Central Coast Accountants

What may or may not be covered under the 2019 Federal Budget?

Published on April 26, 2019 at 12:00 AM

It seems a lot of information to cover, however all these topics are carefully intermingled in our current economic environment.

What do we know of what may or may not be covered under the 2019 Federal Budget?

1.An increase in low and middle income tax offsets of some amount will probably occur.

2.Instant asset write-off has increased to $30,000 and expanded to businesses under $50 million turnover, giving us three thresholds for the financial year ended 30 June 2019.

Instant Asset
Write-Off Thresholds
Small Businesses under $10 million turnoverBusinesses under
50 million turnover
1 July 2018 to 29 January 2019$20,000-
29 January 2019 to 2 April 2019$25,000-
2 April 2019 to 30 June 202030,000$30,000

This is excellent for the business community and will assist in tax deductions, providing businesses have the cashflow or ability to finance these assets.

3.Superannuation rules have changed in respect of the work test for individuals aged 65 and 66.

4.Tax rates are proposed to be cut. However I have not considered the detail as the possibility of this legislation changing, commencing from 1 July 2022, is highly unlikely.

What about the Opposition Budget Reply?

1.Labor has of course said that any future tax cuts will not be passed as this will amount to frivolous spending and make the rich richer.

2.Labor proposes budget income be generated by stopping any franking credits excess for individuals as we have to stop “gifting” money to wealthy individuals.

The current legislation has been law for considerable time and retirees have planned for the last 10 to 20 years for their retirement based on these rules. Labor considers most of the people that are able to avail themselves of this legislation are rich, so it is okay to tax the rich.

3.Labor has also proposed cutting the exemption rate for Capital Gains from 50% to 25% on the basis that only rich people use Capital Gains Tax exemption.

4.Savings from these proposals will be spent on Health advancement, a great cause, but at what cost to a certain section of taxpayers

The reality is that these proposals require approval by a majority of senators who continue to sit after the upcoming elections, and it is unlikely, based on the senators current stance that any of these proposals will pass parliament.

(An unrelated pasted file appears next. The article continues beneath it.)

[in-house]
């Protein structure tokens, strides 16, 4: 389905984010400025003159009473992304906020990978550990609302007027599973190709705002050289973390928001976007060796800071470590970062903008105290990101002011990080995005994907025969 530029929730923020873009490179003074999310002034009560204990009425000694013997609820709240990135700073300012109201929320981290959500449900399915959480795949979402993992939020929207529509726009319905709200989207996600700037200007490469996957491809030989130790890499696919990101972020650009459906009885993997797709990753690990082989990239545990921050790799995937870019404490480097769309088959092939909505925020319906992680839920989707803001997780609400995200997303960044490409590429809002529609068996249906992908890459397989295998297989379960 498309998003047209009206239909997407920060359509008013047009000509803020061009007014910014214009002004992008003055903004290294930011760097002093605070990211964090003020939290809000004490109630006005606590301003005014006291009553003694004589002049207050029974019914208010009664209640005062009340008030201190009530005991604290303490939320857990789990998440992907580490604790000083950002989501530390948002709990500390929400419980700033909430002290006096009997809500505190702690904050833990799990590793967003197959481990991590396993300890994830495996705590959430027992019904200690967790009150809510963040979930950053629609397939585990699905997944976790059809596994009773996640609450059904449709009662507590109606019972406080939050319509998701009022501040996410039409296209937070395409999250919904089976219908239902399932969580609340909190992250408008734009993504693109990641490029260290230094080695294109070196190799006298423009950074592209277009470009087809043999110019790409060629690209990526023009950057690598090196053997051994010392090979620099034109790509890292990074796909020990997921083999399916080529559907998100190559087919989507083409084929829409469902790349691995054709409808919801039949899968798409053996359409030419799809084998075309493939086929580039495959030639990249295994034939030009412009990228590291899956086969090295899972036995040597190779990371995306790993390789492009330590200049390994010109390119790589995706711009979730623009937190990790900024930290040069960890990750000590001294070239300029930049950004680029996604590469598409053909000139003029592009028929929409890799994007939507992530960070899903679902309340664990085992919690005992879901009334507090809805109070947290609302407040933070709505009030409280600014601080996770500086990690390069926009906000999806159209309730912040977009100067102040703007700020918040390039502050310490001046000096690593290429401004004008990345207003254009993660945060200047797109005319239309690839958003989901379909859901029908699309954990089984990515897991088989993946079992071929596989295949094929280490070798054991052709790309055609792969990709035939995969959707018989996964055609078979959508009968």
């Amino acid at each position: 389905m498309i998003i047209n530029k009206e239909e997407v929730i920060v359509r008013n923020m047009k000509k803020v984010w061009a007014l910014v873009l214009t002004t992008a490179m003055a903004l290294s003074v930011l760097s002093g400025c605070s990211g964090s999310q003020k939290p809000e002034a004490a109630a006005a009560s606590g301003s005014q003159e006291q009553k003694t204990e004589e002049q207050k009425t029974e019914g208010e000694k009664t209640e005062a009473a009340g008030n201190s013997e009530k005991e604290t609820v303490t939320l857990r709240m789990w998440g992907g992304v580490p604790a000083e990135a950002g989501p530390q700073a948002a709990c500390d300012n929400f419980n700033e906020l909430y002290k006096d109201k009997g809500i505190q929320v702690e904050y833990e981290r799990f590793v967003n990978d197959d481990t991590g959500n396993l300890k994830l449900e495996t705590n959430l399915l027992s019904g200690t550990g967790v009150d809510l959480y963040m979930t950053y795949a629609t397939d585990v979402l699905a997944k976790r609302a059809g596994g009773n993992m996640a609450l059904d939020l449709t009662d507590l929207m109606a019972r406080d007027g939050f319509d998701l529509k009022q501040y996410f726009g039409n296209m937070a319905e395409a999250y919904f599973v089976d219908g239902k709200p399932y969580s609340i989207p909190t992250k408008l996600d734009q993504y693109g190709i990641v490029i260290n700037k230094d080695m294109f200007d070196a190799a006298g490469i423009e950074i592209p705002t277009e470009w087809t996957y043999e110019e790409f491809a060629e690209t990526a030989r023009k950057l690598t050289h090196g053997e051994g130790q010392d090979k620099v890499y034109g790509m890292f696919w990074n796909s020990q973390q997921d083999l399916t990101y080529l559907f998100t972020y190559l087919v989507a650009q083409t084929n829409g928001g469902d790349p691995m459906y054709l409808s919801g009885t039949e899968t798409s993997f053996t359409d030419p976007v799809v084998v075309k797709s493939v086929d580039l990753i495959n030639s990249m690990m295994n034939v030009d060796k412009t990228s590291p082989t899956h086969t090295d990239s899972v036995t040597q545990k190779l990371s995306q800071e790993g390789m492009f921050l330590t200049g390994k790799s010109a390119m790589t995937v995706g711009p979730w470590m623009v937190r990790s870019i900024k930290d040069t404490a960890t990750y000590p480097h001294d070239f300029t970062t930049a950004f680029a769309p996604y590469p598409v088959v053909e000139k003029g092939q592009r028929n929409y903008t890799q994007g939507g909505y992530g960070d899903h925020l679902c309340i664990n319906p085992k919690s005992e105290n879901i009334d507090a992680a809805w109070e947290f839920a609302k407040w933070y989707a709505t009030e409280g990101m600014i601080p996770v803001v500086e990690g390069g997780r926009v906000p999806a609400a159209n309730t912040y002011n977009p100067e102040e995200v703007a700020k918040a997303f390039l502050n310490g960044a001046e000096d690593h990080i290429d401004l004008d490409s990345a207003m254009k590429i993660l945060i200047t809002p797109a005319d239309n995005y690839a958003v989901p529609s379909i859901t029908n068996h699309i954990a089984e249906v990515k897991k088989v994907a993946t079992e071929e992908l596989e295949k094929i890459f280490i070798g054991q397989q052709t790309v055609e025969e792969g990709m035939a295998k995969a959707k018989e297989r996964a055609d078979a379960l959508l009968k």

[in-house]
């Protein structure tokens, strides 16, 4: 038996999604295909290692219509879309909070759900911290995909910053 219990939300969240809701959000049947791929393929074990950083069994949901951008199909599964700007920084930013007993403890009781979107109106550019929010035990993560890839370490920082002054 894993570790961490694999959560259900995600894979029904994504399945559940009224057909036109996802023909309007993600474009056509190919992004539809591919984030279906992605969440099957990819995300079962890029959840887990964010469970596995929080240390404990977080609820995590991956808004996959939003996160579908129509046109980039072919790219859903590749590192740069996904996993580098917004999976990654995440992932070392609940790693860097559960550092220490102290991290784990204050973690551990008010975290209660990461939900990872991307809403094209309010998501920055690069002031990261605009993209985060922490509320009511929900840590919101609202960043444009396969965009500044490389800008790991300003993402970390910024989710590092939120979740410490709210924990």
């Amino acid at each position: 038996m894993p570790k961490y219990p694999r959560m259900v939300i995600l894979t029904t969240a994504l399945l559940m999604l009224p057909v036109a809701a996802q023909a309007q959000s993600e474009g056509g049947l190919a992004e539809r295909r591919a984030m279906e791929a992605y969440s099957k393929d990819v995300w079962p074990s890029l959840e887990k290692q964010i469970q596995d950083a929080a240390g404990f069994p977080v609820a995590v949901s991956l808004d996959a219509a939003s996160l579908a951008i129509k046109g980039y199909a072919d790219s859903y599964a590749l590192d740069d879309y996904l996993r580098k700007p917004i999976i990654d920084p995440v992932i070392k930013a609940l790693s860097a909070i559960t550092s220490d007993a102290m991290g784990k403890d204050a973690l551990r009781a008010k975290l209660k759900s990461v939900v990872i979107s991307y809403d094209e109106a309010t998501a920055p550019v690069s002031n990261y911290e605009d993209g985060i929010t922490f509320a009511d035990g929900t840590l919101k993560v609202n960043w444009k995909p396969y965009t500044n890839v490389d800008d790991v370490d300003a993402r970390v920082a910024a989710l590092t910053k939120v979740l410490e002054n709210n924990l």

The Upcoming Election

We, as taxpayers, continue to be bombarded with proposals by both parties, fully knowing that the majority of these proposals will never see the light of day.

Each party has experts reporting on a daily basis that their information is correct, only to have another report issued the next day by another so called “expert” disproving the previous days report.

We continue to live in an environment where we distrust anything that comes out of the mouth of any politician on either side.

We have seen the unions grow stronger over the last five to ten years with some unions taking the stance that any unlawful action is acceptable because we are fighting for the union members and anything goes.

If unions achieve increases in wages, the livelihood of the country and small business will be faced with a decision to either lay off staff or close down all together, as substantial wage increases will have a marked effect of the viability of any business.

Since the Global Financial Crisis, small businesses have seen generally flat sales with increased costs and a shrinking profit margin.

Labor contends that the rich get richer so it is only fair that they pay more tax. However, there are some pundits who say that it is fairer that everyone is poor, but what sort of Country will that change Australia into is anyone’s guess.

It is assumed that based on the current poll figures, Labor will be elected. However, whether anything will change remains to be seen.

As an tax Accountant, I will leave you with the current notion proposed by Labor that all Accountants are involved in “rorts” by allowing millions of dollars in deductions to be claimed by wealthy individuals, so only a claim for $3,000 is allowable for tax purposes.

Of course, it is only fair and if we put off employees and ultimately close our business, we can join the rest of the poor workforce.